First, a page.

Frequently Asked Questions
1. What does it mean when a child is described as having special needs?
The term special needs is commonly used to refer to children waiting to be adopted who are older, of minority heritage, part of a sibling group placed together or have the presence of a genetic condition, medical condition, or physical, mental or emotional disabilities. It is also used to refer to those children for whom finding an adoptive family may be more challenging. These children may be eligible to receive adoption assistance until the age of 18 or 21.
2. Are there many children with special needs who are waiting to be adopted?
Many children who are available for adoption in the foster care system are considered to have special needs. Currently, Pennsylvania has more than 2,500 children who are waiting to be adopted.
3. What qualities do agencies look for in families considering adoption?
Agencies look for families who can best meet the needs of a child. Agencies are also looking for families who can commit to a child and are willing to accept the reality of raising that child to adulthood.
4. Are there any restrictions, such as age or income?
Anyone with an approved family profile may adopt. Agencies must determine which family will best meet the needs of a child. Factors such as age, income, marital status and employment are explored during the family profile process. Pennsylvania wants to be inclusive with potential families rather than limit our resources for children who are waiting.
5. Is it expensive to adopt?
Adoption fees vary by agency and depend on the child the family wants to adopt. The adoption of children in the Pennsylvania foster care system is largely subsidized through the Statewide Adoption and Permanency Network (SWAN) program, to minimize the expense to families. In most cases, there is little or no cost to adopting families. More information about adoption expenses is available from the child's agency or by contacting the SWAN Helpline at
6. How long does it take to adopt a child?
Waiting times vary due to several reasons. Here are a few:
  • The characteristics of the child you wish to adopt may affect the length of time you wait until a child is placed with you;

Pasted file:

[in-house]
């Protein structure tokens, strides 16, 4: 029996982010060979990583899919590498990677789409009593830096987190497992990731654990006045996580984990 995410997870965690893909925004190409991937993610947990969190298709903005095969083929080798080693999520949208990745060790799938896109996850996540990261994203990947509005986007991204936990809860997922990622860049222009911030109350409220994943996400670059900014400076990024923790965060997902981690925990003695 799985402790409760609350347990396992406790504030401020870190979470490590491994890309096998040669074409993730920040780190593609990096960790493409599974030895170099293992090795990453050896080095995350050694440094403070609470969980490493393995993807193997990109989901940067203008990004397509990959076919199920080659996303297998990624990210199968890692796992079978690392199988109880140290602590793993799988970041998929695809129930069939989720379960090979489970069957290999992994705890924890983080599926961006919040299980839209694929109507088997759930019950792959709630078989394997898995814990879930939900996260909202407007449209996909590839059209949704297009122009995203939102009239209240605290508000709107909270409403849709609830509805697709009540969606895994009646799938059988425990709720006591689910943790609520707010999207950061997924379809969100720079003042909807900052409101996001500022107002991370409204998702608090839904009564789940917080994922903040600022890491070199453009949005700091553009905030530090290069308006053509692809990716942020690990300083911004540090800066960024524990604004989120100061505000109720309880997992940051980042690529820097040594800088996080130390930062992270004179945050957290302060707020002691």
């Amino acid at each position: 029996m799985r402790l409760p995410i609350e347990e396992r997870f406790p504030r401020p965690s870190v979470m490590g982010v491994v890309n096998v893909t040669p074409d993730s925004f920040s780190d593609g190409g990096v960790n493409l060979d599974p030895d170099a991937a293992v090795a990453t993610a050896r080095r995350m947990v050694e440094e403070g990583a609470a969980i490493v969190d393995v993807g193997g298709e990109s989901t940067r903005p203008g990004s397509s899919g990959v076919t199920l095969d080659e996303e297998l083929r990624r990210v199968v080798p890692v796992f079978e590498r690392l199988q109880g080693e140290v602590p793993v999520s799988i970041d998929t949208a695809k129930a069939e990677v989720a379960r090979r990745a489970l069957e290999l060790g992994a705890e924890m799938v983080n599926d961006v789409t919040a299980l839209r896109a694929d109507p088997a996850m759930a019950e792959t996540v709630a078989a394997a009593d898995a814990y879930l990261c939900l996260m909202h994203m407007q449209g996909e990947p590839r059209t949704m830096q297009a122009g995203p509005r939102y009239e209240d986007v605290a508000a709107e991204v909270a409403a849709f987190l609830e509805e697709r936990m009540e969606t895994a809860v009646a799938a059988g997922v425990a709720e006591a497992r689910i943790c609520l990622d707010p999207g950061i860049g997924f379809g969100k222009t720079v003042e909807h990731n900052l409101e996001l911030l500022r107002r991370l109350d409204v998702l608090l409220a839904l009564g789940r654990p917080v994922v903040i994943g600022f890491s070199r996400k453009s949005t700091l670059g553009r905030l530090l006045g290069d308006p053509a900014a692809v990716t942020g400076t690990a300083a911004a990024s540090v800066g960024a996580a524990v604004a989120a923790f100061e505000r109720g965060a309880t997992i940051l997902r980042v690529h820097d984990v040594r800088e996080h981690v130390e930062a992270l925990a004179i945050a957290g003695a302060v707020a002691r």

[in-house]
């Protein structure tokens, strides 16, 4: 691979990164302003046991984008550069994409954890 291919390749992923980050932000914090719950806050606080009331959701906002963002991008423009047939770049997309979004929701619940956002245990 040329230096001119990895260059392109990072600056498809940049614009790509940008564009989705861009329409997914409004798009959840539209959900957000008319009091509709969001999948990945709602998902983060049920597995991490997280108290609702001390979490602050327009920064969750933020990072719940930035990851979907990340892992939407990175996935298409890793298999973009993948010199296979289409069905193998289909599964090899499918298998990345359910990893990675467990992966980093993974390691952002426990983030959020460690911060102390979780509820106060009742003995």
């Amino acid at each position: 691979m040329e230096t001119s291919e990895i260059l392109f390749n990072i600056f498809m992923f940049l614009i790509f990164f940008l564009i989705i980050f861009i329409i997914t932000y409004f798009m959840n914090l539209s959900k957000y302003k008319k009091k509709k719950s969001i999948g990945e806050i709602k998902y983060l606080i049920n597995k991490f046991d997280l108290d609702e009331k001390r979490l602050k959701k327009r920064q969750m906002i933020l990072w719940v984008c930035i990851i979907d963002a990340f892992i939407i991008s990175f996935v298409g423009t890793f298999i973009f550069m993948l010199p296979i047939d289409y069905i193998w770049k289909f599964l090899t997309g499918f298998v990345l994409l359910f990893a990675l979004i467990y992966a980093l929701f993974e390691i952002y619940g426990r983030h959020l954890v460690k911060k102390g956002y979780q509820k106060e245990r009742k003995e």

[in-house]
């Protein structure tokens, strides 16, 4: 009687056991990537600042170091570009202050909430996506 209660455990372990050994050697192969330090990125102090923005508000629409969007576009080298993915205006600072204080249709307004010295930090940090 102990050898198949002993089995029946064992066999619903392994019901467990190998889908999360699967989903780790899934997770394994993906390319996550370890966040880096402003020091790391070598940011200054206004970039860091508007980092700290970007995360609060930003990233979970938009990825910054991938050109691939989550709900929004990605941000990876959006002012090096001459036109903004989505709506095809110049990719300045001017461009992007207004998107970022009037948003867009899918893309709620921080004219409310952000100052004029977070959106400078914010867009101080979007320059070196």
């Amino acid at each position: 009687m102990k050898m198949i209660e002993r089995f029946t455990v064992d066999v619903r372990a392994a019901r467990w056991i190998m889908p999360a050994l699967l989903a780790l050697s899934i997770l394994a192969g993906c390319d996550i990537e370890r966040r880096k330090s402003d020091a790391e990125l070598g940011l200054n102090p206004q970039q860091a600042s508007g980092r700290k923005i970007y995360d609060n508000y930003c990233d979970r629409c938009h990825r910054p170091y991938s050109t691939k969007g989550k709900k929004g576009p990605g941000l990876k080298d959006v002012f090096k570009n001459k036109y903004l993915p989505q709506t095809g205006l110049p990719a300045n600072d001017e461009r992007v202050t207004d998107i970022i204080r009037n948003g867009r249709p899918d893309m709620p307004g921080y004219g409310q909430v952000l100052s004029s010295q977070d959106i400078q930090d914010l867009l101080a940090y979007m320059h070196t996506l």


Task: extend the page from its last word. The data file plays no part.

• Waiting periods (after a child is placed) established by law in the state in which you plan to finalize the adoption; or
  • The child or family's readiness to finalize the adoption.
The family profile process may take up to 120 days. Matching services should begin upon approval of the family profile and registration with the Pennsylvania Adoption Exchange.
7. If a family chooses to adopt a healthy infant or a child from another county, is there any financial assistance available?
Families choosing domestic non-special needs or international adoption are eligible for a federal tax credit. Those adopting a domestic child with special needs are also eligible for a tax credit and possibly adoption assistance. For more information visit the IRS Web site.
8. When is the best time to talk to my child about being adopted?
It is important to answer your child's questions about adoption. Many books are available that are geared to children of different ages. Pennsylvania has 10 district libraries that serve as Resource Centers for SWAN. Each center has many books, magazines, videos and resources specific to adoption issues. The National Adoption Information Clearinghouse also has many resources available on adoption.
9. How can I learn more about adoption?
For more information about adoption in Pennsylvania, please contact the SWAN Helpline at 1-800-585-79261-800-585-7926
 
Tom Wolf, Governor / Commonwealth of Pennsylvania